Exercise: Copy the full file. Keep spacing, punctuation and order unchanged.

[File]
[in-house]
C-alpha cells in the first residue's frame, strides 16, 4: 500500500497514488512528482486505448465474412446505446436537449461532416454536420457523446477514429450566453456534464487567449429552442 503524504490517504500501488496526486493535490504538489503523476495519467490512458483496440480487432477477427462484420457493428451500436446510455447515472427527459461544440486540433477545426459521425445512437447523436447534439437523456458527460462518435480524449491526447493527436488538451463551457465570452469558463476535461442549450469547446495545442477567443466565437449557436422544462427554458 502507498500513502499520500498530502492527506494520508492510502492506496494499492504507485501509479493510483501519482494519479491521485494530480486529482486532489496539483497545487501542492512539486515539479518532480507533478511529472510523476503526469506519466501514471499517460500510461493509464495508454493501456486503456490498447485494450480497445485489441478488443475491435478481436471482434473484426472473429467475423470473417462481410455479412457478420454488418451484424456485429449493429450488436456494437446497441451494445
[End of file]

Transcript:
[in-house]
C-alpha cells in the first residue's frame, strides 16, 4: 500500500497514488512528482486505448465474412446505446436537449461532416454536420457523446477514429450566453456534464487567449429552442 503524504490517504500501488496526486493535490504538489503523476495519467490512458483496440480487432477477427462484420457493428451500436446510455447515472427527459461544440486540433477545426459521425445512437447523436447534439437523456458527460462518435480524449491526447493527436488538451463551457465570452469558463476535461442549450469547446495545442477567443466565437449557436422544462427554458 502507498500513502499520500498530502492527506494520508492510502492506496494499492504507485501509479493510483501519482494519479491521485494530480486529482486532489496539483497545487501542492512539486515539479518532480507533478511529472510523476503526469506519466501514471499517460500510461493509464495508454493501456486503456490498447485494450480497445485489441478488443475491435478481436471482434473484426472473429467475423470473417462481410455479412457478420454488418451484424456485429449493429450488436456494437446497441451494445